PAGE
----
• LarryM Fl

      He lost the weight for health reasons which is a good thing but adjustment may have to be made to pitch at his former level.

      • Jonathan

        Oh, I know why he lost the weight and if it’s a healthy life or being an ace or #2 for 2 or 3 more years he should stay skinny. I think he can be well above average at 90 MPH if he regains his former command of his breaking pitches and his change up slows down for a larger velocity discrepancy.

  • Darren

    Off topic, but I have one extra FREE ticket to tonight’s game, if anyone wants to meet up, let me know, Sec 415, Row 5. No charge! I’m not drinking tonight, so I can’t even pull the old, “Hey just buy me a couple of beers” scam, where the beers end up costing more than the ticket! :)

    According to Cool Standings, the Yankees have <.01 chance of making it, which really means they have a greater than 0% of making it, which means THEY HAVE A CHANCE!!

    • Robinson Tilapia

      You have to tell us if someone took you up on it here, plus what the experience was like…

      …then we have the other person do the same.

      I am the least sick person in my home today, and I stayed home from work, so I’m afraid to say I won’t take you up on this. :)

      •!/Clay_Bellinger Clay Bellinger

        I agree. I’d like to see the review on this too lol.

        A blind bro-date. I like goin to the park so much that if I were in the city today I’d have taken you up on this.

        • BFDeal

          I would sit with Eddard for a free ticket.

          • I’m One

            I’d pay to read about that experience.

            I was going to see if my daughter was interested in going tonight, but then I thought “Would I really trust anyone on here with my daughter?!?!?”. :-0

            • I’m One

              And when I brought it to her attention, she thought better of it too. Smart girl. (No offense intended, Darren).

              • Darren

                None taken! Although she’s gonna regret it when Hughes pitches a no-hitter.

                BFDeal, I’m not Eddard, but you’re welcome to the ticket. Have a little of that Lewis & Clark spirit! :)

      • Darren

        Well, so far no takers, but I guess there’s another hour or two left. I am trusting of humanity and RAB and that if someone did take me up on it, they wouldn’t be some crazed Jeter hater who would knife me with an Edurdo Nunez commeroative shank. :)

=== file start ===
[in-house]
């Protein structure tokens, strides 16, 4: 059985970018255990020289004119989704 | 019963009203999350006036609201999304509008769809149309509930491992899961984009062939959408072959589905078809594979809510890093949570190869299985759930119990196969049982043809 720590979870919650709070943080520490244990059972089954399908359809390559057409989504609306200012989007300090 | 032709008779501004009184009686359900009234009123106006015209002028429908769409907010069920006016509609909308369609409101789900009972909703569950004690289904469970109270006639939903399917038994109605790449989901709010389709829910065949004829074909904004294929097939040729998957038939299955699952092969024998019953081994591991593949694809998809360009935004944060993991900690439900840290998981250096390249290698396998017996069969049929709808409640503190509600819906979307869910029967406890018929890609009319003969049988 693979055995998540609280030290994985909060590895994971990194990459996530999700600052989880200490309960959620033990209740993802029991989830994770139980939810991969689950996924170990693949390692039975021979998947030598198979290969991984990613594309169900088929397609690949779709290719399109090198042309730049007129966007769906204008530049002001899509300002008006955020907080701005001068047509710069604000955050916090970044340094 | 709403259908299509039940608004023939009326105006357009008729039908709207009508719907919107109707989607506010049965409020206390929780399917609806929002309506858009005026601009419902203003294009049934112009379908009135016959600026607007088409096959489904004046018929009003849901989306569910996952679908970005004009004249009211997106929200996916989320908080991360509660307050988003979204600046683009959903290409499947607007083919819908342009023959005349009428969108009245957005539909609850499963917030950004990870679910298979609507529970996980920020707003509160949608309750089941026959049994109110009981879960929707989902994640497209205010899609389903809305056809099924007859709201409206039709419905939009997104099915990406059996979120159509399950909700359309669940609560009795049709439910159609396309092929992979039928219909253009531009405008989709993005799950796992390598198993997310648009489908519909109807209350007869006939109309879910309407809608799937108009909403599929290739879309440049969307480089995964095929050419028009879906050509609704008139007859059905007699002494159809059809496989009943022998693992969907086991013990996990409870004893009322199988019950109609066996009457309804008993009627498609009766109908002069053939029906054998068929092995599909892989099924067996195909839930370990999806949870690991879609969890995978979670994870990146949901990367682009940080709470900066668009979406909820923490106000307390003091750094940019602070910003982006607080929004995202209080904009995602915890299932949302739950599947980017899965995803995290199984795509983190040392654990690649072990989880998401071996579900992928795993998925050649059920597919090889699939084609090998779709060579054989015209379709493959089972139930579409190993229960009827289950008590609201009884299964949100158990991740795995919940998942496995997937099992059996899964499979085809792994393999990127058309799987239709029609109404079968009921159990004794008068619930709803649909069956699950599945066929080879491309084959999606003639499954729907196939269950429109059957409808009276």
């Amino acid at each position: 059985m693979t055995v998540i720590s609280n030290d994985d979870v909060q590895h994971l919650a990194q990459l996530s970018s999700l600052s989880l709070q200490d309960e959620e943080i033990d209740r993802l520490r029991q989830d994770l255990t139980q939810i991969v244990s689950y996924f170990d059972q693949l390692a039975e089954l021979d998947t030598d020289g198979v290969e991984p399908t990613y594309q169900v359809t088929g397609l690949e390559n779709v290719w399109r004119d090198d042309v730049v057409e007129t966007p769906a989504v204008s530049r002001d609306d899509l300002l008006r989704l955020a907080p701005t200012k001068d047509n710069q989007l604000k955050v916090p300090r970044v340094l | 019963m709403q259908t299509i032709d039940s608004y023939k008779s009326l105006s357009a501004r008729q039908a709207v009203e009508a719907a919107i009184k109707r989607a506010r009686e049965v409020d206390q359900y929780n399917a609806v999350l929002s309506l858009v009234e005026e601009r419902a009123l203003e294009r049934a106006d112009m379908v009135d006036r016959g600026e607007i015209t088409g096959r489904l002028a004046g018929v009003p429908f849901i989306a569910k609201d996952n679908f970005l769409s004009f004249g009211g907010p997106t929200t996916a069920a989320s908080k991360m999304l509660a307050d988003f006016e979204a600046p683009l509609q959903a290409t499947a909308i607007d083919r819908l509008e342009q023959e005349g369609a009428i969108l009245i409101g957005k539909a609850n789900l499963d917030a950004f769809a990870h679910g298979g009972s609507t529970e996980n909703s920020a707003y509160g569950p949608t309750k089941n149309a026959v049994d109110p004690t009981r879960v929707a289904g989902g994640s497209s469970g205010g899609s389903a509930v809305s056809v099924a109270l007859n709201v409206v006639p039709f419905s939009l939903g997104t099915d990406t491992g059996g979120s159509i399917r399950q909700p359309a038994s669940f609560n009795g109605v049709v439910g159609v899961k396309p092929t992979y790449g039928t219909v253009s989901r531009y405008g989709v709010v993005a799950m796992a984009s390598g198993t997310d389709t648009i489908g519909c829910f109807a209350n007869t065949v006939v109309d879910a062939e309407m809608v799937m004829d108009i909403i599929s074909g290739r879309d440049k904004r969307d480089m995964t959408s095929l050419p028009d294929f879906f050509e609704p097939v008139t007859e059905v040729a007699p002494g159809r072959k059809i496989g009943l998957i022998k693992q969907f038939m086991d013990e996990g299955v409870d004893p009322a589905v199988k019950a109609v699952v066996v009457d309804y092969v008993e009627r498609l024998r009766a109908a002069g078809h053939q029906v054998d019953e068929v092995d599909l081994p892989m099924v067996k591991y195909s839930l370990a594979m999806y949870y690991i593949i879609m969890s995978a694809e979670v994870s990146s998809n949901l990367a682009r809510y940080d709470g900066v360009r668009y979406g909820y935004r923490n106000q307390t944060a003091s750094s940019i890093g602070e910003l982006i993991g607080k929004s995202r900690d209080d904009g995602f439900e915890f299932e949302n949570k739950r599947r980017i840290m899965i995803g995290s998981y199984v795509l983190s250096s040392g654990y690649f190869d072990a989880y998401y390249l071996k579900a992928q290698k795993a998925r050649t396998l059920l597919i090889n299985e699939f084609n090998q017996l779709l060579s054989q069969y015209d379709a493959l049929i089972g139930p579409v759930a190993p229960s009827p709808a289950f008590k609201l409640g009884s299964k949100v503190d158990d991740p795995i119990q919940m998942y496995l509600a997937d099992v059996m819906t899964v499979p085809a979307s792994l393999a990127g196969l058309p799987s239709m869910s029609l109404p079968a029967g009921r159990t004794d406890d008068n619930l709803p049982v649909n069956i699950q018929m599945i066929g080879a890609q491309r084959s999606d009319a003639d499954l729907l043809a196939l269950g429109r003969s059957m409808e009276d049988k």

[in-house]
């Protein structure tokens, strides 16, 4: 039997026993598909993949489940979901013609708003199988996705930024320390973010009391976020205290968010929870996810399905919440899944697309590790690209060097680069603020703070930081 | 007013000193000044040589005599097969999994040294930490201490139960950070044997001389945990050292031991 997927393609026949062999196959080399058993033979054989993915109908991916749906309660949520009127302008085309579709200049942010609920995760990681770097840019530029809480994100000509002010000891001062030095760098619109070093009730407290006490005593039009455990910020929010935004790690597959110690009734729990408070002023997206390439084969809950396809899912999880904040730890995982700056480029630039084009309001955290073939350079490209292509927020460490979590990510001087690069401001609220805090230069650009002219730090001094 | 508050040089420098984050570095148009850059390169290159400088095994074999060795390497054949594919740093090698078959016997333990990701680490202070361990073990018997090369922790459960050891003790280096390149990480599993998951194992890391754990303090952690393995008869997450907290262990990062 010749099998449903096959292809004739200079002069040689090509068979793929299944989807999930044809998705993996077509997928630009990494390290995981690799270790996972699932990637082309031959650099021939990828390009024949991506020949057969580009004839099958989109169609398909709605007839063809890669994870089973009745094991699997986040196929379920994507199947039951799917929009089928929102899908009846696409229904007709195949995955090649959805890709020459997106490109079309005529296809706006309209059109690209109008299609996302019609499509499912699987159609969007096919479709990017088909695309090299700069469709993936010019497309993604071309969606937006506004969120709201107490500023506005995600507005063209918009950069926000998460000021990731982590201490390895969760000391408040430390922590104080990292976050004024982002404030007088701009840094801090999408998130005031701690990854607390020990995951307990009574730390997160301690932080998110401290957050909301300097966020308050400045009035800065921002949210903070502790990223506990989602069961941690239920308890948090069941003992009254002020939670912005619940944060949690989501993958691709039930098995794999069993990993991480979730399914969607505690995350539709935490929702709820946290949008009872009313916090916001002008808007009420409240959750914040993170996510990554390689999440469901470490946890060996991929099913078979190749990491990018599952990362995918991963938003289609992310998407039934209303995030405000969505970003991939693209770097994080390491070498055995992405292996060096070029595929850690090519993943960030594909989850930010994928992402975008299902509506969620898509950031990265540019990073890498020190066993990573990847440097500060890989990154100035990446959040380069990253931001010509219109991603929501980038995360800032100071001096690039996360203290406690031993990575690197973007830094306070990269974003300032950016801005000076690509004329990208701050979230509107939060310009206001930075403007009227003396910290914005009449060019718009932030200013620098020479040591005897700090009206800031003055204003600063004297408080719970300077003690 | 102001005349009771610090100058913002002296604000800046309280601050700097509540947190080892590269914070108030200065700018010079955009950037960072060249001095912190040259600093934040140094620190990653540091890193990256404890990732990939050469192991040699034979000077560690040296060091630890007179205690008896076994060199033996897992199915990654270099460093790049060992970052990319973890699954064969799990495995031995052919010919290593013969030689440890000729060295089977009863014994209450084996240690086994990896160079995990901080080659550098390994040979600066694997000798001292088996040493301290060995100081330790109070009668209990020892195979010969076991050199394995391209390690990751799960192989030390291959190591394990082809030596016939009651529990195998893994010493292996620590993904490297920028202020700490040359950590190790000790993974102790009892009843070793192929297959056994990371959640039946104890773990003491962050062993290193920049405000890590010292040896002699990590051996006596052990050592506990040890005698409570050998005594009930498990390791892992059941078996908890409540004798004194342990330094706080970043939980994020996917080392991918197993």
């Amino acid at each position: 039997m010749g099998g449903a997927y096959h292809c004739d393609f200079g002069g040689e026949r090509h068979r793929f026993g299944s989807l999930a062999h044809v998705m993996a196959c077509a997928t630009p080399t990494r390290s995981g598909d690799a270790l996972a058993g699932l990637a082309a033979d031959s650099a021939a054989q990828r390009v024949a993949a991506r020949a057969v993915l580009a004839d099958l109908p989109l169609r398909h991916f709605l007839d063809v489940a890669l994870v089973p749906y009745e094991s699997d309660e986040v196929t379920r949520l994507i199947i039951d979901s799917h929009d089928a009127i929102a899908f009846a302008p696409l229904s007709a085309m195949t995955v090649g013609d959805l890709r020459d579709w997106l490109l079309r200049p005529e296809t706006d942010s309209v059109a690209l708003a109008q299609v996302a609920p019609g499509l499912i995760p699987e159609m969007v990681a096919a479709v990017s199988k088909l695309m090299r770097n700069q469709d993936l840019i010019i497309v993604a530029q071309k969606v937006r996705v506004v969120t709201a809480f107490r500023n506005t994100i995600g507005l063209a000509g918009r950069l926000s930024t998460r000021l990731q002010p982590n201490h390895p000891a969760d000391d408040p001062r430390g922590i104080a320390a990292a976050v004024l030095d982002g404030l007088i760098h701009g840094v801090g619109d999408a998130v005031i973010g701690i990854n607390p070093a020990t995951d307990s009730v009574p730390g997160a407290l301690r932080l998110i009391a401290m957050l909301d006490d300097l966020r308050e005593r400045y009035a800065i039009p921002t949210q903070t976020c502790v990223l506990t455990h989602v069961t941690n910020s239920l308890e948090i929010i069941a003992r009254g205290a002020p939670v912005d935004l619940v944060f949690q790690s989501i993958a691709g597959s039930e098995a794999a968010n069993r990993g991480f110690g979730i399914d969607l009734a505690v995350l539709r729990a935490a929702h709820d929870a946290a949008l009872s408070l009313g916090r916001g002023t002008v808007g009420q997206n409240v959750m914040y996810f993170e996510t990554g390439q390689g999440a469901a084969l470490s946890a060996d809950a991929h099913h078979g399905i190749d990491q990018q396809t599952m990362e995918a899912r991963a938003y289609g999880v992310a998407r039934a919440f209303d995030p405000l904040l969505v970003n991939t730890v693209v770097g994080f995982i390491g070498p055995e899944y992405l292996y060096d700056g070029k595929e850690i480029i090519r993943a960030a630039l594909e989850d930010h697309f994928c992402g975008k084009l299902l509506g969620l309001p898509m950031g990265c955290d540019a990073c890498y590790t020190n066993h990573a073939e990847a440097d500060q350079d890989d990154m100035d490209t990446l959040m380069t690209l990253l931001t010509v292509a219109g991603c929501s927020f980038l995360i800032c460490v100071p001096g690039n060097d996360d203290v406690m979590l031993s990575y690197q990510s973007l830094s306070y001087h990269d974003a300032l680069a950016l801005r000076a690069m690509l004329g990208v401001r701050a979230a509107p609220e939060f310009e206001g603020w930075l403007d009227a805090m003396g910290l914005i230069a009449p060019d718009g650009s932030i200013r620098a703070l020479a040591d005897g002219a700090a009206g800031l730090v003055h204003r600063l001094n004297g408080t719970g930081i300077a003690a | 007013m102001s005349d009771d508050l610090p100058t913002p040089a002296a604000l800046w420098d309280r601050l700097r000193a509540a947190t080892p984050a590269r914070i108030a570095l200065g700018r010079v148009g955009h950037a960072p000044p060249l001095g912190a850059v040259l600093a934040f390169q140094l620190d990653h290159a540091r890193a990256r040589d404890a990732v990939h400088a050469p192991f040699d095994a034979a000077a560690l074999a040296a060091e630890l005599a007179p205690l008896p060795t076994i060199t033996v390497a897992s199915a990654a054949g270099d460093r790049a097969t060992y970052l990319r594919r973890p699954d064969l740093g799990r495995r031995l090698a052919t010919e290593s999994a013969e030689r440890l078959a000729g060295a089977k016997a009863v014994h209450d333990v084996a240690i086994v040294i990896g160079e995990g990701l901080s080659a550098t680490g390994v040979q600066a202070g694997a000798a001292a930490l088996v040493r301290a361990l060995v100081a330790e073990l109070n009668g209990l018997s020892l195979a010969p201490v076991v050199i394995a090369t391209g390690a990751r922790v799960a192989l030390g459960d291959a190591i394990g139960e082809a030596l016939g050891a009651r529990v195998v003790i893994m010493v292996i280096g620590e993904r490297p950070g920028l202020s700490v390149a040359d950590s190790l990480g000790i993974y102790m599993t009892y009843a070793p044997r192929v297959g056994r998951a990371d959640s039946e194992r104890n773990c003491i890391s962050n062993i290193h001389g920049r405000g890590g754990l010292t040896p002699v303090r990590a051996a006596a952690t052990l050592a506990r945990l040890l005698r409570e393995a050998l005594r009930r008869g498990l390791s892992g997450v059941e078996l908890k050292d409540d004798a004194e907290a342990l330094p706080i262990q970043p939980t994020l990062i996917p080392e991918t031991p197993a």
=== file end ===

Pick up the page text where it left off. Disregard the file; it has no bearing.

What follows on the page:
• Nathan

    I think CC is genuine about what he said and I think he’ll have a better year next year. I think he’s right in that his best is behind him but I think he’ll be a good pitcher.

    If he were to have another bad year, I think he would be the type to walk. I can’t see him hanging around just to hang around.

    •!/Clay_Bellinger Clay Bellinger

      I can because he wouldn’t be hanging around just to hang around. He’d be hanging around for the extra two (potentially three) years left on is contract and the $50+ mil that come with them.

  • Hassey

    Short of Ian Kennedy level stupidity,

    I don’t care about accountability…just give me results and we’re cool

  • Hassey

    How dumb is it for MLB to continue with the playoffs without the Yankees in it? It’s just a charade…we ARE baseball

    • LarryM Fl

      I believe you may have to accept a transition away from the playoffs for a short period. I had the Horace Clark years. Poor Horace got blamed for everything. You younger guys may now the Nunez ( Mr. Scissor Hands) years. Probably one of the best handles attached to a player. To his credit he has been playing better at third base. Teix. at first base would make him look a whole bunch better. Reynolds makes a scoop look cumbersome.

  • Kiko Jones

    We got your back, Big Man. Here’s to you being on-point in 2014.

  • ialien

    amazing how nobody has seen the magic coincidence of the yankee drug kingpin arod getting busted & CC’s mysterious drop in performance. is it really that big a leap to take?

    • BFDeal

      eye roll

    • I’m One

      Yes. Yes it is.

    • jjyank

      Um, yeah, it is. Idiot.

  • jim p

    Are there charts showing how much he pitched inside enough to make the batter uncomfortable? Compared to other years? I don’t think he was doing much of that this year. I suspect that might account for a big chunk of his loss of effectiveness.